In the shade of our old pepper tree (Schinus terebinthifolius), we are all smiles, but we took this picture knowing that its end was not far off. On Wednesday the 4th, one of the vice-principals at Venice High School had told me that the tree pruners were coming on Saturday and I was not to 'interfere' with them. On Friday, the 6th, we gathered after our Friday Potluck to pose before the magnificent old tree to say goodbye.
L to R on the ground, Felicia Tomasko, myself and Tré, Kattarina Erickson in the yellow hat, Juie Mann, Tuck and Arthur; in the tree, Eric Weinstein and Laurel. Last names supplied where I know them...
That comment came to be made because the last time the tree pruners were here about three years ago, I became enraged at the way they were doing their work and the lousy work they were doing and refused to let them go on ruining the trees in the Garden - and ruining the Garden at the same time. This same vice-principal was then hauled in on a Saturday morning to mediate the dispute.
I don't, per se, have a problem with trimming trees and even cutting them down, if needs be, but this is one of those jobs let to the lowest bidder and care of the trees is not a priority. The real focus seems to be to do something that will be noticed by the payees and damn it all if it's right or proper.
The pepper tree was doomed. I had known for about two years that it needed to come down - I had seen the fruiting bodies of fungi sprouting from the main trunk for at least the last two years. In my world, with that information, I resolved to tell everyone if they heard popping sounds, "Grab the dog and run!" This doesn't fly in the world of the Unified School System, so when the head of their tree department told me it was coming out, I was sad, but not devastated.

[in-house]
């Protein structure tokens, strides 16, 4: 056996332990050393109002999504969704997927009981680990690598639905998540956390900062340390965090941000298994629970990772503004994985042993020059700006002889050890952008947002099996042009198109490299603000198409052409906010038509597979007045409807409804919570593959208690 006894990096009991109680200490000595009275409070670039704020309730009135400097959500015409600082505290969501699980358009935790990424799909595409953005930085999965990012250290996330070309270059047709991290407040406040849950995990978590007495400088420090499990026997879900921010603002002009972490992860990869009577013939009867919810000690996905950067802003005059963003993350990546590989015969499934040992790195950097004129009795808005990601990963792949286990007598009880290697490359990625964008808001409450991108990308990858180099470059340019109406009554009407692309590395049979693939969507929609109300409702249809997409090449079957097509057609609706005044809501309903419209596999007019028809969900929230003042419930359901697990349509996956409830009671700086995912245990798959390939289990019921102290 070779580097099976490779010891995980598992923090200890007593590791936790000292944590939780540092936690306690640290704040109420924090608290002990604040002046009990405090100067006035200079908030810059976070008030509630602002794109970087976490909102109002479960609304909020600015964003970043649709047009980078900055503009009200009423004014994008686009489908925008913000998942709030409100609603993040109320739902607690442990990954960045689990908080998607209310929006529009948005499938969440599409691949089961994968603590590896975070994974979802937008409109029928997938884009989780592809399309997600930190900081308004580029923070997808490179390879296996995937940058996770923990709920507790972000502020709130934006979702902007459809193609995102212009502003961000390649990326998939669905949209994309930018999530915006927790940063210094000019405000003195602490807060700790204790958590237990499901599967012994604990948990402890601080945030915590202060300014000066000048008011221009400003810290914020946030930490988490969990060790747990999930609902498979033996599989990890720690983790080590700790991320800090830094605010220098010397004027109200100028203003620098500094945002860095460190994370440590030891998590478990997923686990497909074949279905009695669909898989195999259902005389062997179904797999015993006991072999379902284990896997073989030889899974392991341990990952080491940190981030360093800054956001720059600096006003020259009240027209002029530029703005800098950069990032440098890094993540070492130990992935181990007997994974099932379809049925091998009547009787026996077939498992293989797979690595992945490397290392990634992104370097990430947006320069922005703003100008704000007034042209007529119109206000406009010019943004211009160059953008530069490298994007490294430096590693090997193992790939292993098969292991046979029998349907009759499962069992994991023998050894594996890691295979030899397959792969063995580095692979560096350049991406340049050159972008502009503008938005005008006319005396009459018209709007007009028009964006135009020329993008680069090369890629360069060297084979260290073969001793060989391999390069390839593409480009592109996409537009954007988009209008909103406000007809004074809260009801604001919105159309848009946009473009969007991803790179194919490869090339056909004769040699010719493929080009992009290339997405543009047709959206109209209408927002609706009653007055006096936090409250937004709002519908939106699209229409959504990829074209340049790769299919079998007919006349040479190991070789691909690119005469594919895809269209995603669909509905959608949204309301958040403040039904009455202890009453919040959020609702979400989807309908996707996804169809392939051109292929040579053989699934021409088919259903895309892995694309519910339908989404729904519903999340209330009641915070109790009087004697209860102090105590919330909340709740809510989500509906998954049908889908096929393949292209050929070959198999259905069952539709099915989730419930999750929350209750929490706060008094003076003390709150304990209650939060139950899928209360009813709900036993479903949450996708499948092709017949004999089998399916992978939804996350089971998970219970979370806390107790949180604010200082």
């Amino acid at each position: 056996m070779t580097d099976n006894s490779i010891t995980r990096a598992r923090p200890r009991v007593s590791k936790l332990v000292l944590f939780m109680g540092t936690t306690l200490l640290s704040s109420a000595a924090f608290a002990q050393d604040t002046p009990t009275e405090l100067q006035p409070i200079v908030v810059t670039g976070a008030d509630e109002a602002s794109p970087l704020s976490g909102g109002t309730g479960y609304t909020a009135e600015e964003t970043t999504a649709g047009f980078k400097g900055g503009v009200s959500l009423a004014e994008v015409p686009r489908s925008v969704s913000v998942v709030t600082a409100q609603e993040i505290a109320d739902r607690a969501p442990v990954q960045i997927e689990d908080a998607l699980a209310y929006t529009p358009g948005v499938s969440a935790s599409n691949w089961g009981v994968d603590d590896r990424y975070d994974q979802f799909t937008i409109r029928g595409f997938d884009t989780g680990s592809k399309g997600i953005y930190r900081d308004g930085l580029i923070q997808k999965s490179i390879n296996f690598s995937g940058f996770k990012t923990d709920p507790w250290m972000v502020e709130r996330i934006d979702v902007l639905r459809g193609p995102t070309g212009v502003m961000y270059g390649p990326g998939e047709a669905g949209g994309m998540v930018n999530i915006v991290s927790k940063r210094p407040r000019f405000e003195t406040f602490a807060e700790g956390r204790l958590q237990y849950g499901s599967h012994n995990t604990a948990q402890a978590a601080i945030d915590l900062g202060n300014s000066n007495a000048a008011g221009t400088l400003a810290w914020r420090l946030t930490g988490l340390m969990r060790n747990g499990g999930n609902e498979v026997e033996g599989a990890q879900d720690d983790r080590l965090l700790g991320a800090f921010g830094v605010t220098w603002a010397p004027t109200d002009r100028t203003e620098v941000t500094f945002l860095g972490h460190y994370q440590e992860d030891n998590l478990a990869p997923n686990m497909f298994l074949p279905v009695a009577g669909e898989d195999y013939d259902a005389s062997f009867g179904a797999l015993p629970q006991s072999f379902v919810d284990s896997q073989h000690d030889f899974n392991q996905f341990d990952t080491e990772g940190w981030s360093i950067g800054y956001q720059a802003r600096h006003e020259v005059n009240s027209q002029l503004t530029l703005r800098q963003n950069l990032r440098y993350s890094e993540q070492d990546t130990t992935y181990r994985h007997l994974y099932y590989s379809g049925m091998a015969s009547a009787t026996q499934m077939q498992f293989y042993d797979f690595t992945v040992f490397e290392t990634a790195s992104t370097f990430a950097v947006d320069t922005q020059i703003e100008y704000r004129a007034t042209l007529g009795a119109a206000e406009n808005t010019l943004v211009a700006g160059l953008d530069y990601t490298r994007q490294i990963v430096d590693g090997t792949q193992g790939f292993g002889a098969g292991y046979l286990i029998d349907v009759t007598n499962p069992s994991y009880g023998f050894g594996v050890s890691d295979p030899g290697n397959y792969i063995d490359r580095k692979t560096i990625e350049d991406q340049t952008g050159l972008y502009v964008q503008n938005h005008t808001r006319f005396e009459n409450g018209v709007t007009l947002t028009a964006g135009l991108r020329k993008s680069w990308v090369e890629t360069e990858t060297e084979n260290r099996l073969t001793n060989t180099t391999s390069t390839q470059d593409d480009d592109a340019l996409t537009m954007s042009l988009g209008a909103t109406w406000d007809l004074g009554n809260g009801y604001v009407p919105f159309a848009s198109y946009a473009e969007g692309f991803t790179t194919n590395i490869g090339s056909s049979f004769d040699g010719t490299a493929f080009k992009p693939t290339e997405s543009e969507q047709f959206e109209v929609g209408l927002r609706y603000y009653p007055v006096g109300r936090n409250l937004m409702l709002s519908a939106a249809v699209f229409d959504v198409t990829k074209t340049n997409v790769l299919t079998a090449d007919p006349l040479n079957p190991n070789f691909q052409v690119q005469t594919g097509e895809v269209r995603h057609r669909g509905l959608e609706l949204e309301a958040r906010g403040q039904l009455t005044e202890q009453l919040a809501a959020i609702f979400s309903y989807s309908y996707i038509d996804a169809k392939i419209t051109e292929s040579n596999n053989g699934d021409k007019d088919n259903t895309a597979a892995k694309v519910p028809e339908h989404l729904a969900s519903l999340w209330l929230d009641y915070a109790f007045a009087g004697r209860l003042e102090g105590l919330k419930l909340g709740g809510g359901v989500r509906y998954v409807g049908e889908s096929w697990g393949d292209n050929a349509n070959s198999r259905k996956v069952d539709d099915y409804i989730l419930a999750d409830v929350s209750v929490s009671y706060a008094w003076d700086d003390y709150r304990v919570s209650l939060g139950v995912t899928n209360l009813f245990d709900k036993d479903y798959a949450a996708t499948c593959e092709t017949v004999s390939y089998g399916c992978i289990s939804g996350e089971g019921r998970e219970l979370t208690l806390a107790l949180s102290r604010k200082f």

This tree had served not only as shade, but as a clinic of how not to prune trees. I never took a definitive count, but I saw better than forty bad cuts without even batting an eyelash - it had been butchered its entire life on this planet. It was enough to make one wonder why they hire people who either don't care about trees or actually hate them to do this kind of work (simply because they are the lowest bidder, of course!) In fact, it was one such cut done twenty years ago or more that killed the tree, not the work that is being done on it as I write these words.
In the center of the tree, one major branch was cut back incorrectly; you can see it in this photo, it is the somewhat flat piece in the very center. This exposed wood was left behind in a position where the tree could not heal the cut. This allowed termites into the interior of the tree, when it rained, water flowed into the tree's trunk and in came fungus and that was that. So, if one wants to get pissed off, it's the 'lowest paid' worker from some twenty years ago that killed this tree. Most of us, with our short attention spans, can't fathom a death that takes twenty years, yet, in trees, I see it all the time. There are two trees in my neighborhood that were badly cut two years ago I know have been cut so wrongly that they are just as dead as this pepper tree. The homeowners paid off their cheap labor and are living smugly thinking they saved a buck or two - but they will be surprised when they have to pay to remove a dead tree. Their savings are false economy.
I planted a California Coast Live Oak next to the pepper tree to take its place as our patio shade tree. Sadly, I need to report, our lowest bidders dropped a large chunk of the pepper tree on the little oak tree breaking it in half. It will survive, I believe. I am hoping it wasn't set back too much, although, my saying, "I'm patient, I'm a gardener" might come back to haunt me.
For us, our wonderfully shaded patio is now in blazing sun! We will be warmer and brighter - we will loose some of our plants that liked the shade they no longer will have. The atmosphere of the patio has been drastically changed. It's a whole new ball of wax.